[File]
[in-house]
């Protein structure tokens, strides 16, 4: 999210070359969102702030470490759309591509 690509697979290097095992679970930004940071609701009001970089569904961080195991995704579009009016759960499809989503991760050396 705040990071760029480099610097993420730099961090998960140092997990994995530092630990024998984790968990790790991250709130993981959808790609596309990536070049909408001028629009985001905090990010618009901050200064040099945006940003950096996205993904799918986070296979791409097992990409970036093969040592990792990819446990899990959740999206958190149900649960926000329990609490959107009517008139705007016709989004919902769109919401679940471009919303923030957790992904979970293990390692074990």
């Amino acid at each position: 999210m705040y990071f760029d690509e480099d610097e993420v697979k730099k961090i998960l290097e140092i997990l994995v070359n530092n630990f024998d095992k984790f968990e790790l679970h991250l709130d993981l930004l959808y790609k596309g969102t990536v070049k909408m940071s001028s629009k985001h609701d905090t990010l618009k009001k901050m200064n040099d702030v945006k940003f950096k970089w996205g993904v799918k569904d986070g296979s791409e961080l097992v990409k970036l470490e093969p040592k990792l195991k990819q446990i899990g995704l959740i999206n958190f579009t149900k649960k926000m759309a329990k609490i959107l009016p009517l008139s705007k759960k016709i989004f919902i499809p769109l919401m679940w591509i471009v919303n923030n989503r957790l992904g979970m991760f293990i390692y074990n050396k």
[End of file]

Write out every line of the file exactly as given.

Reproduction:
[in-house]
């Protein structure tokens, strides 16, 4: 999210070359969102702030470490759309591509 690509697979290097095992679970930004940071609701009001970089569904961080195991995704579009009016759960499809989503991760050396 705040990071760029480099610097993420730099961090998960140092997990994995530092630990024998984790968990790790991250709130993981959808790609596309990536070049909408001028629009985001905090990010618009901050200064040099945006940003950096996205993904799918986070296979791409097992990409970036093969040592990792990819446990899990959740999206958190149900649960926000329990609490959107009517008139705007016709989004919902769109919401679940471009919303923030957790992904979970293990390692074990």
């Amino acid at each position: 999210m705040y990071f760029d690509e480099d610097e993420v697979k730099k961090i998960l290097e140092i997990l994995v070359n530092n630990f024998d095992k984790f968990e790790l679970h991250l709130d993981l930004l959808y790609k596309g969102t990536v070049k909408m940071s001028s629009k985001h609701d905090t990010l618009k009001k901050m200064n040099d702030v945006k940003f950096k970089w996205g993904v799918k569904d986070g296979s791409e961080l097992v990409k970036l470490e093969p040592k990792l195991k990819q446990i899990g995704l959740i999206n958190f579009t149900k649960k926000m759309a329990k609490i959107l009016p009517l008139s705007k759960k016709i989004f919902i499809p769109l919401m679940w591509i471009v919303n923030n989503r957790l992904g979970m991760f293990i390692y074990n050396k």